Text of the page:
(15) What other tools, investments, or programs could USDA or other agencies deploy to enhance the competitiveness of fertilizer markets? Please suggest any other actionable steps that USDA or other agencies could take to help address any identified concerns.
Food Retail and Distribution Markets
Below are USDA’s 20 questions on this sector:
Competition and Impacts
(1) Are market concentration and power, and lack of competition, problems in food retail and distribution markets? If so, where and in what ways? What practices in the food retail and distribution markets are most concerning from a competition standpoint? Are there particular practices that exclude or disadvantage new market participants or potential market participants, unfairly transfer risk, or otherwise abuse market power or make it harder to compete? Please describe specific experiences and challenges, if possible.
(2) How do concentration and size in the food retail and distribution markets affect the ability of agricultural producers and new, SME food processors to access the retail marketplace? Are agricultural producers and SME food processors that serve local and regional markets affected differently? Are there regional and other demographic variations to any of the impacts? Please describe specific experiences and challenges, if possible.
(3) How does competition and concentration among distributors and other parts of the wholesale food market relate to food retail concentration and competition? How do distribution and wholesale food market competition and concentration affect access to markets for agricultural producers and SME food processors? Does buying power of some retailers at the wholesale level make it difficult for some producers or SME processors to access distribution within these channels?
(4) How are SME grocery retailers specifically affected by concentration and potentially anticompetitive practices in food retail markets? What about distributors that may serve them? Do any of those challenges affect agricultural producers and SME food processors? Please describe specific experiences and challenges, if possible.
(5) How are smaller food service businesses, schools, hospitals, and other institutional food buyers affected by concentration or potentially anticompetitive practices in food processing and distribution? What effects do concentration and potentially anticompetitive conduct have on food prices, quality and safety, distribution and availability of healthy foods that meet nutrition standards, or other needs specific to these buyers and food providers?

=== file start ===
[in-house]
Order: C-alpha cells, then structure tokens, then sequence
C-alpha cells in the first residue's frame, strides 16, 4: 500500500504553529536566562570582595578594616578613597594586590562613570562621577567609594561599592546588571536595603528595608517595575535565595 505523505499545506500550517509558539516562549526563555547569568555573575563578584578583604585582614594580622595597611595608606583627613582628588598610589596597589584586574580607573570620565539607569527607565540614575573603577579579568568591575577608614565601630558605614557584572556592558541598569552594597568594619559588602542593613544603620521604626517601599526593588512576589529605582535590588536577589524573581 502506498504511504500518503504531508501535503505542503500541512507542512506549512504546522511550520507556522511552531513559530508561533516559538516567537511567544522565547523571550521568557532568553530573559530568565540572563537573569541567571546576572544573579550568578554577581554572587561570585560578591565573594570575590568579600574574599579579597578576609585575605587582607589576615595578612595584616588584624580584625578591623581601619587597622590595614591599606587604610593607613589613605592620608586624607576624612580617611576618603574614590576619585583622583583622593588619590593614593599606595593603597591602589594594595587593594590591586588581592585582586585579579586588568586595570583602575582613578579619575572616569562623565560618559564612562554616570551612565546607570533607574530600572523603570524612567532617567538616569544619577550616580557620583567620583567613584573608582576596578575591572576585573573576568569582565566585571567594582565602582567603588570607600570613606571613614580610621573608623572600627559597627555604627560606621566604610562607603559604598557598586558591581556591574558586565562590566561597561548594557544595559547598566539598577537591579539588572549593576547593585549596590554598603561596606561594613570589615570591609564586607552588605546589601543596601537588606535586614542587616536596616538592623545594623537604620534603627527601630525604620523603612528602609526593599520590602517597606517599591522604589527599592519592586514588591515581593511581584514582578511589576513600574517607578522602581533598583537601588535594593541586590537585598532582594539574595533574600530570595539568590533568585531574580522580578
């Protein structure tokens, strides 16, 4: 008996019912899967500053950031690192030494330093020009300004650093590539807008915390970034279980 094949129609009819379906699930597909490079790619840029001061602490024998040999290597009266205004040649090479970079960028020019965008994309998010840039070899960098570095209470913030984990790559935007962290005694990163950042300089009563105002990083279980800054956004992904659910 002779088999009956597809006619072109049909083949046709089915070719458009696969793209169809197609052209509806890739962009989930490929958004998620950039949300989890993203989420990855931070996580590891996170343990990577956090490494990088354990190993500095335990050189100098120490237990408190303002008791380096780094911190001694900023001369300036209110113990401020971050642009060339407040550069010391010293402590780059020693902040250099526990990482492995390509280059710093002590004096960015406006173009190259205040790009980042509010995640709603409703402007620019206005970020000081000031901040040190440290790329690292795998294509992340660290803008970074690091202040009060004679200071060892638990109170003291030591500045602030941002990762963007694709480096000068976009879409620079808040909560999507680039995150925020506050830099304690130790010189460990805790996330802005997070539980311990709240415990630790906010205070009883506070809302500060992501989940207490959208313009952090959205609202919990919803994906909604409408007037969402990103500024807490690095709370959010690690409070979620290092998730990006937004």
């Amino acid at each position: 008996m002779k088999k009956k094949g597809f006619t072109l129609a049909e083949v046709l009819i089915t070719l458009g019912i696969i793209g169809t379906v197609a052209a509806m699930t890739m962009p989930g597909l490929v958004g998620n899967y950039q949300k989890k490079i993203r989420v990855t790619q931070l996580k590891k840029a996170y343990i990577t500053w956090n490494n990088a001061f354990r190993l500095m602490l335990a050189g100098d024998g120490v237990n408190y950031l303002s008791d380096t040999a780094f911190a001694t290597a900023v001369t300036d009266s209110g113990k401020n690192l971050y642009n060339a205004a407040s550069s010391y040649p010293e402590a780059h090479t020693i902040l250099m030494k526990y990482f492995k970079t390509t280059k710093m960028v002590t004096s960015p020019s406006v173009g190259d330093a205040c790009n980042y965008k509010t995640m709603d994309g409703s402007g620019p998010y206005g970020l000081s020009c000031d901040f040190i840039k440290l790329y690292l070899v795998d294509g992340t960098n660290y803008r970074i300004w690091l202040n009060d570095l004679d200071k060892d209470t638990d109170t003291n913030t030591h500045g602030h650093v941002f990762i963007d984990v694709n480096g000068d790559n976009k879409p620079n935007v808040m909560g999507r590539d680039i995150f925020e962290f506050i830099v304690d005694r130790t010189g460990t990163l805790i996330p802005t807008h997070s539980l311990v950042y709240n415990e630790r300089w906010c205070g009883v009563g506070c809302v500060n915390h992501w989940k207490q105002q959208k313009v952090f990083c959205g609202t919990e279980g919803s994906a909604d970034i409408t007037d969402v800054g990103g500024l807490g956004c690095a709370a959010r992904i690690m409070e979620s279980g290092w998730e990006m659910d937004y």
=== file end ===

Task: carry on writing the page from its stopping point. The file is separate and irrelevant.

(6) How are workers, consumers, other small businesses, communities, and others along the food supply chain affected by concentration or potentially anticompetitive practices in food retail and distribution markets? What effects do concentration and potentially anticompetitive conduct have on food prices, quality and safety; distribution and accessibility to healthy foods, and food and nutrition security; and worker empowerment, equity for underserved producers, and environmental sustainability? Are challenges with food deserts aggravated by concentration or competition issues in the food and agricultural supply chains? Do impacts to any of these concerns vary by region, commodity, or by other demographics?
(7) Please describe the role that exclusive dealing arrangements play in the food retail and distribution marketplaces. Do they facilitate, inhibit, or otherwise affect opportunities in the industry for SME processors? How do they affect the development of new products and the growth, diversity, or resilience of the industry? Do they facilitate, inhibit, or otherwise affect product quality and risk management? Do differences in commodity, product, or region affect the practices, risks, barriers, or outcomes? Are tribal businesses and enterprises and underserved communities affected differently? Does the size, scale, or market power generally of the companies involved in such an arrangement matter for how these arrangements affect competition?
(8) Please describe the role that slotting fees, category captains, and other preferential access or discounts play in retail food markets, including but not limited to meat and poultry. Are certain segments, such as organic or value-added products like grass-fed meats, affected differently? What affect do such behaviors have on access to the retail marketplace? How are preferential relationships in the marketplace manifested, and do those relationships limit new market entrants from accessing the marketplace? Do those relationships improve risk management or otherwise enhance market access in certain circumstances? Should any of these practices be limited or changed to support new market entrants, and if so, how?
( 9) If you are a small or mid-sized producer, have you had to change any business or marketing practices in order to effectively navigate required slotting fees to gain market access? Have these changes negatively impacted the overall profits of the products you sell? Do you believe that slotting fees are adversely or unfairly deployed against small or mid-sized producers or otherwise affect market access and what is the basis for your belief?